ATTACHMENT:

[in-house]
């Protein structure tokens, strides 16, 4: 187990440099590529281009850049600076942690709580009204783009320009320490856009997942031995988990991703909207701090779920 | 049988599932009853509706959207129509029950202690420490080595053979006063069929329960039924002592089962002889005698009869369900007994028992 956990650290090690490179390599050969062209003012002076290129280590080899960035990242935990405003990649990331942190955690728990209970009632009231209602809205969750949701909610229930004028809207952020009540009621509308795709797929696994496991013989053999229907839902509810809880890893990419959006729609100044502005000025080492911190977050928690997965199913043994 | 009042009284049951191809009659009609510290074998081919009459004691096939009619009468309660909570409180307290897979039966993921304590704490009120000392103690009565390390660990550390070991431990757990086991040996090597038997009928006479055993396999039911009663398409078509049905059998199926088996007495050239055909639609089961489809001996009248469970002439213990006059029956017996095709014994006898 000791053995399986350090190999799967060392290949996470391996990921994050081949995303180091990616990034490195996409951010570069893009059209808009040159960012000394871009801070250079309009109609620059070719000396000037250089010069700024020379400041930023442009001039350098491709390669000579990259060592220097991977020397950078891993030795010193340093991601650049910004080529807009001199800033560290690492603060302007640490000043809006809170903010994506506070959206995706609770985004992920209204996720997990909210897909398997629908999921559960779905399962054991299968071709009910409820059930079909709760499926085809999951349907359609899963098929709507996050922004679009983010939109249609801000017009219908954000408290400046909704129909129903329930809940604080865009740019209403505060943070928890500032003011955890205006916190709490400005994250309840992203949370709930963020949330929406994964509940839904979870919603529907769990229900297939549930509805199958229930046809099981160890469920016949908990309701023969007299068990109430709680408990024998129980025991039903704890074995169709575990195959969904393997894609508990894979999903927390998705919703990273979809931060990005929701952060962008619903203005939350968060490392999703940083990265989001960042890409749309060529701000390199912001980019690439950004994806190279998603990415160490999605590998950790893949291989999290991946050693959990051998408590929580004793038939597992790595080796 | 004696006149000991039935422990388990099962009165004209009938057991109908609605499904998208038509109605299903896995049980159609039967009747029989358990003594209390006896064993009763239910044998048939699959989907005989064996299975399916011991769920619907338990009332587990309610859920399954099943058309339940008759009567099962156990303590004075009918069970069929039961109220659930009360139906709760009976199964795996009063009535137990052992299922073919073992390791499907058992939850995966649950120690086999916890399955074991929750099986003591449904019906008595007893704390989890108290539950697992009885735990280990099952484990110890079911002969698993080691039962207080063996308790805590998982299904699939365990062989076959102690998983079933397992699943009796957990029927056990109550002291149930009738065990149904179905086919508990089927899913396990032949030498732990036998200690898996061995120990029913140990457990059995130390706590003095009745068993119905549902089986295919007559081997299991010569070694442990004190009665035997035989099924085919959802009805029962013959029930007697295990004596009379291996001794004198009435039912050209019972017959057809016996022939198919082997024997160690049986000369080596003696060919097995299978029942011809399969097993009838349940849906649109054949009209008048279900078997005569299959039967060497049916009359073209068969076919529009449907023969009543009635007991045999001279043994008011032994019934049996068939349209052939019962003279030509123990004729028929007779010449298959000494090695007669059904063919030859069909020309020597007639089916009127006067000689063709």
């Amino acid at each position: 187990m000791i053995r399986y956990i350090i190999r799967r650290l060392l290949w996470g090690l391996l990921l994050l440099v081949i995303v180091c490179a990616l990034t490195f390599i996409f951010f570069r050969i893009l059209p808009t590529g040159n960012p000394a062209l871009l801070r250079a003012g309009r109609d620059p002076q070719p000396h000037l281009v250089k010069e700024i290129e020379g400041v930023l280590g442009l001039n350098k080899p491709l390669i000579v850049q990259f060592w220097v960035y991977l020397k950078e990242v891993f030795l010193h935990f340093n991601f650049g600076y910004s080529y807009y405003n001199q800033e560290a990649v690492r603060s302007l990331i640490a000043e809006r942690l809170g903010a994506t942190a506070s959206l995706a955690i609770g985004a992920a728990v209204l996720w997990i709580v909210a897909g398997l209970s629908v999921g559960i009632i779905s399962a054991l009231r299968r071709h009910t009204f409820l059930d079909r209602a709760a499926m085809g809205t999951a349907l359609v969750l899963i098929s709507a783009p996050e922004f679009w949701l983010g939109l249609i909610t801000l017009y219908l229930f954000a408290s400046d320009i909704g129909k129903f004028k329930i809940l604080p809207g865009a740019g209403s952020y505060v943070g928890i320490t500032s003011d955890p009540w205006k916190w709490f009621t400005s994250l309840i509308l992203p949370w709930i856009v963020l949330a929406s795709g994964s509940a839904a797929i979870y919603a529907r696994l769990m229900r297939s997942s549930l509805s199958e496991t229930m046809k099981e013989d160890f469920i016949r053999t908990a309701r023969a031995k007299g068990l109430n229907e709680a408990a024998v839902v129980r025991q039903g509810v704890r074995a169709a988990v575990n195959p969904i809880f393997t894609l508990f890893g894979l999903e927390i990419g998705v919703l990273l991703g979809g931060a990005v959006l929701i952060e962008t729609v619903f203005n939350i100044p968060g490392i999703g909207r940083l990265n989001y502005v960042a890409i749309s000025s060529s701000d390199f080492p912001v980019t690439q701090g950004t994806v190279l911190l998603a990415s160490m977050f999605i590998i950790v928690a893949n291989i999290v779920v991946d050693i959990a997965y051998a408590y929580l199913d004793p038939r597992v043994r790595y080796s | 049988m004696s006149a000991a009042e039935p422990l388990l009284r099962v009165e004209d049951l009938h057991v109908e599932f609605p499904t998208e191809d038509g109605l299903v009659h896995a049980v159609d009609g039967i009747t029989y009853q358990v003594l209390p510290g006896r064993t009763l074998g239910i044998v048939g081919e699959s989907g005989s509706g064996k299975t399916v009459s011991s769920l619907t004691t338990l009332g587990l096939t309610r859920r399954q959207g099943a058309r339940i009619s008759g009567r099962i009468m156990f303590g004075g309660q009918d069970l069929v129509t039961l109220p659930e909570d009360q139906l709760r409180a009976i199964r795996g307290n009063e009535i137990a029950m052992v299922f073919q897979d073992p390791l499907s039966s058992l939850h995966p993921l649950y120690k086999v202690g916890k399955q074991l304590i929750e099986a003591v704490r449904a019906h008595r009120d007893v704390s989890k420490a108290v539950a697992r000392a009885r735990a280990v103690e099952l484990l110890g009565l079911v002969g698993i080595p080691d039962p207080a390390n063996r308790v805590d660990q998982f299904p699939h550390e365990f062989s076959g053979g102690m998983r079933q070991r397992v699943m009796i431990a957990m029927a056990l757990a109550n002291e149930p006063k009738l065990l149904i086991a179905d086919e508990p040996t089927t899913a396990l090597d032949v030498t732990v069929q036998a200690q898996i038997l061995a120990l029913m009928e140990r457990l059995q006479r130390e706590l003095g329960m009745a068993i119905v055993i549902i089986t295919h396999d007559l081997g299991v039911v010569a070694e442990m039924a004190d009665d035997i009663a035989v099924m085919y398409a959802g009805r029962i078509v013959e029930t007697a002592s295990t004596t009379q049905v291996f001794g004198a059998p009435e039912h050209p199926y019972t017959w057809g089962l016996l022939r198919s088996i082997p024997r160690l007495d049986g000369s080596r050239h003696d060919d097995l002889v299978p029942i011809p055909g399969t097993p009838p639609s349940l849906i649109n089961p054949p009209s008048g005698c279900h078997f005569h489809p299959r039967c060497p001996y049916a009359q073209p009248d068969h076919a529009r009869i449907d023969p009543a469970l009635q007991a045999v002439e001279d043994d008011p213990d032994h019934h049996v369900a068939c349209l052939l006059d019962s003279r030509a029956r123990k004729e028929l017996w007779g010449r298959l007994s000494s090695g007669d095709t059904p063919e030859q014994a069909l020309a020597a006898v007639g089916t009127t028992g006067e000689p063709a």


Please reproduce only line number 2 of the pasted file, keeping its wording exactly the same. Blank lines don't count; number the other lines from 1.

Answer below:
């Protein structure tokens, strides 16, 4: 187990440099590529281009850049600076942690709580009204783009320009320490856009997942031995988990991703909207701090779920 | 049988599932009853509706959207129509029950202690420490080595053979006063069929329960039924002592089962002889005698009869369900007994028992 956990650290090690490179390599050969062209003012002076290129280590080899960035990242935990405003990649990331942190955690728990209970009632009231209602809205969750949701909610229930004028809207952020009540009621509308795709797929696994496991013989053999229907839902509810809880890893990419959006729609100044502005000025080492911190977050928690997965199913043994 | 009042009284049951191809009659009609510290074998081919009459004691096939009619009468309660909570409180307290897979039966993921304590704490009120000392103690009565390390660990550390070991431990757990086991040996090597038997009928006479055993396999039911009663398409078509049905059998199926088996007495050239055909639609089961489809001996009248469970002439213990006059029956017996095709014994006898 000791053995399986350090190999799967060392290949996470391996990921994050081949995303180091990616990034490195996409951010570069893009059209808009040159960012000394871009801070250079309009109609620059070719000396000037250089010069700024020379400041930023442009001039350098491709390669000579990259060592220097991977020397950078891993030795010193340093991601650049910004080529807009001199800033560290690492603060302007640490000043809006809170903010994506506070959206995706609770985004992920209204996720997990909210897909398997629908999921559960779905399962054991299968071709009910409820059930079909709760499926085809999951349907359609899963098929709507996050922004679009983010939109249609801000017009219908954000408290400046909704129909129903329930809940604080865009740019209403505060943070928890500032003011955890205006916190709490400005994250309840992203949370709930963020949330929406994964509940839904979870919603529907769990229900297939549930509805199958229930046809099981160890469920016949908990309701023969007299068990109430709680408990024998129980025991039903704890074995169709575990195959969904393997894609508990894979999903927390998705919703990273979809931060990005929701952060962008619903203005939350968060490392999703940083990265989001960042890409749309060529701000390199912001980019690439950004994806190279998603990415160490999605590998950790893949291989999290991946050693959990051998408590929580004793038939597992790595080796 | 004696006149000991039935422990388990099962009165004209009938057991109908609605499904998208038509109605299903896995049980159609039967009747029989358990003594209390006896064993009763239910044998048939699959989907005989064996299975399916011991769920619907338990009332587990309610859920399954099943058309339940008759009567099962156990303590004075009918069970069929039961109220659930009360139906709760009976199964795996009063009535137990052992299922073919073992390791499907058992939850995966649950120690086999916890399955074991929750099986003591449904019906008595007893704390989890108290539950697992009885735990280990099952484990110890079911002969698993080691039962207080063996308790805590998982299904699939365990062989076959102690998983079933397992699943009796957990029927056990109550002291149930009738065990149904179905086919508990089927899913396990032949030498732990036998200690898996061995120990029913140990457990059995130390706590003095009745068993119905549902089986295919007559081997299991010569070694442990004190009665035997035989099924085919959802009805029962013959029930007697295990004596009379291996001794004198009435039912050209019972017959057809016996022939198919082997024997160690049986000369080596003696060919097995299978029942011809399969097993009838349940849906649109054949009209008048279900078997005569299959039967060497049916009359073209068969076919529009449907023969009543009635007991045999001279043994008011032994019934049996068939349209052939019962003279030509123990004729028929007779010449298959000494090695007669059904063919030859069909020309020597007639089916009127006067000689063709």